There’s a pretty good chance that you’ve eaten foods made from animal rectums recently. You might even be eating one right now. Read on to find out if your diet warrants its own Sir Mix-A-Lot song. Some of these may surprise you.
Hot Dogs and Bologna
Snoop Dogg couldn’t handle finding out how hot dogs are mizzade. Can you? The Food and Agriculture Organization (FAO) of the United Nations explains the “process” behind “processed meat products” like hot dogs and bologna: “The raw meat materials used for precooked-cooked products are lower-grade muscle trimmings, fatty tissues, head meat, animal feet, animal skin, blood, liver and other edible slaughter by-products.” OK, kids, who wants some edible slaughter byproducts?
These body parts usually come from pigs, turkeys, and chickens after the bigger cuts of meat have been removed and also include connective tissue, tails, organs, and, quite possibly, rectal tissue. While the U.S. Department of Agriculture (USDA) says that hot dogs are made of “mechanically separated meat,” defined as a “paste-like and batter-like meat product produced by forcing bones, with attached edible tissue, through a sieve or similar device under high pressure ….” there are no laws prohibiting processing plants from using rectal tissue in processed meats. And the United Nations body that develops meat-quality standards and helps facilitate international trade lists “rectum” as an acceptable “edible meat co-product.”
The leftover body parts are heat-treated in order to soften them and kill bacteria, and the mixture is blended into what the FAO appropriately calls a meat “batter.” This is treated with salt, spices, starch, sweetener, and other additives and then pumped into casings (more on those in a minute). The FAO offers pictures of edible slaughter byproducts and meat batter on its website, if you really want to see them. (And here are some great vegan hot dogs if you don’t.)
Almost 50 percent of sausages are made from meat “batter” mixes. But even if you pay more for those that are supposedly made from more expensive animal parts, the chances are good that you’re still eating digestive tract. That’s because many sausages are held together in “natural casings.” What are natural casings, you ask? According to the FAO, they’re the “small and large intestines from sheep, goats and pigs, but also from cattle and horses.” Intestines are used as casings for frying sausages, frankfurters, hot dogs, barbecue sausages, chorizos, salamis, and more.
The FAO describes the processing steps for small intestines and provides pictures of each, including “[s]tripping out intestinal content,” “[r]emoval of ‘slime’ by using spoon,” and “[f]lushing”—which is precisely what people would do to their sausages if they knew how they were made. For an intestine-free meal, try Beyond Meat sausages, which are so good that stores are having trouble keeping them stocked.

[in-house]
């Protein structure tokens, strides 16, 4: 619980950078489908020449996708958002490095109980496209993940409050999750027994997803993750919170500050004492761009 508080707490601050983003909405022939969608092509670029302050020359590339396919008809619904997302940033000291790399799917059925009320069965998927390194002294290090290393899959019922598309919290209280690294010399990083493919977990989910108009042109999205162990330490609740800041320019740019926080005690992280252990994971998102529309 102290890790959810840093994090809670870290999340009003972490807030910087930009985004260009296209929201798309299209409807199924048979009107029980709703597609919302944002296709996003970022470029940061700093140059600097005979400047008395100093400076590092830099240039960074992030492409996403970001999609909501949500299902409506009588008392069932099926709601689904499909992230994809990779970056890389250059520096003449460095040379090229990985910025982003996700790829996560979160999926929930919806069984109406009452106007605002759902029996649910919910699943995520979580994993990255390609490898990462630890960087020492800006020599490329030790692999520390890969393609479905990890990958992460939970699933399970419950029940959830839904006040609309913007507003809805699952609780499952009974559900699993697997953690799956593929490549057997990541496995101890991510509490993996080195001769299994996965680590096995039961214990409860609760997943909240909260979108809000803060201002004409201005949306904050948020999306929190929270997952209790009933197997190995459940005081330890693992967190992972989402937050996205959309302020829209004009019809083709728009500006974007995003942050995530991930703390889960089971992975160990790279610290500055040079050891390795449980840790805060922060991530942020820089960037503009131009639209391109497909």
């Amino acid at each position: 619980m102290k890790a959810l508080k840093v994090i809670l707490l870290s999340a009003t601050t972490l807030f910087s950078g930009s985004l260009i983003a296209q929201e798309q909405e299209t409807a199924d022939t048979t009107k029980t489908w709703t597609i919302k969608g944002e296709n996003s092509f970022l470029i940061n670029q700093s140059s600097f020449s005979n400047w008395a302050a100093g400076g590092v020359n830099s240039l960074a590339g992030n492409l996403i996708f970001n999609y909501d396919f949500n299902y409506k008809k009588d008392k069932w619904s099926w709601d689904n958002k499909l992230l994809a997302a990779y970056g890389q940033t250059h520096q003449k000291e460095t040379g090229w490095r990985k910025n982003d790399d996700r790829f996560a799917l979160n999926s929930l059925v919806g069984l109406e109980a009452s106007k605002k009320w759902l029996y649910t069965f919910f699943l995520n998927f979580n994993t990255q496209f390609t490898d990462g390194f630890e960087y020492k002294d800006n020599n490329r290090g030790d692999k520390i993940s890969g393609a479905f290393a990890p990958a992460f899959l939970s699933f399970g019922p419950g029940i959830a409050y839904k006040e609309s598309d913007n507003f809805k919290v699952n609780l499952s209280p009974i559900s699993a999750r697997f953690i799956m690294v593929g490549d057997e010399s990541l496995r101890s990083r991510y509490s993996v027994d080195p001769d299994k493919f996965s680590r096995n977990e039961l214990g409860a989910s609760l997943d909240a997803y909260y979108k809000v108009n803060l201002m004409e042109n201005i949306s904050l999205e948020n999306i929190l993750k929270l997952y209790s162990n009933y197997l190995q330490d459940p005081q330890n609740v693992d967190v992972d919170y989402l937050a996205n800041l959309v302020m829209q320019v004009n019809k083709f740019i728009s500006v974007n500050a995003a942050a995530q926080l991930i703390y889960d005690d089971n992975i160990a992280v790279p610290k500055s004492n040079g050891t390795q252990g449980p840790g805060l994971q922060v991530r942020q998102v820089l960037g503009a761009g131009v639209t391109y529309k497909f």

Americans will deep-fry anything, right? Even pig anus.
The popular NPR show This American Life, reportedly following a revealing conversation with a meat-processing plant manager, first exposed that calamari served in restaurants could actually be pig rectum. The manager, the plant that he worked for, and even the company’s sales team confirmed that “pork bung,” as it’s called, was packaged and sold and they had heard of people eating it as imitation calamari.
The USDA was quick to tell This American Life, “Products we inspect … cannot purport to be a product of another species.” But as the show pointed out, “So it’s against the rules. But people break the rules. A recent study of seafood … used DNA testing and found that all across the country fish is regularly being labeled as other species in restaurants and in grocery stores. … In Miami, more than 30% of fish was being sold as something it wasn’t. In New York, the number was 39%, Boston 48%, Los Angeles—are you ready—55%. 55.”
Fraud involving seafood is commonplace. And considering that pork bung costs about half as much as squid, the claims aren’t hard to believe. Additionally, at least one Los Angeles restaurant owner reportedly admitted under oath that he was serving pig anus.
If you want something that is what it says it is (plants and seasonings), opt for vegan seafood. Or for crispy fried goodness, order vegetable tempura and sneak some more (breaded, fried, dipped in marinara) veggies into your day.
If you’ve eaten strawberry, raspberry, or vanilla ice cream, the cold, sugary mass melting in your mouth might have been part beaver anal gland secretion, as reported by Organics.org. That’s especially likely if your frozen dessert advertised a “natural flavor” or a “natural ingredient.” Because, you know, nothing is as natural as a human eating something that came out of a beaver’s anal glands. The additive is called “castoreum” (as in “castor sacs”) and has a flavor similar to berries. It’s also often used as a “natural flavor” in gelatins, puddings, candies, gums, and baked goods.
To avoid consuming anal gland liquids and cow’s breast milk, try one of the many vegan ice creams offered by Ben & Jerry’s, Arctic Zero, Whole Foods Market 365, Breyers, Halo Top, and even Target.
Grossed out by all the foods made from rectums? Well, eating the body parts of dead animals is pretty disgusting. If you’re ready to quit eating flesh like the walking dead, PETA can hook you up with a free vegan starter kit.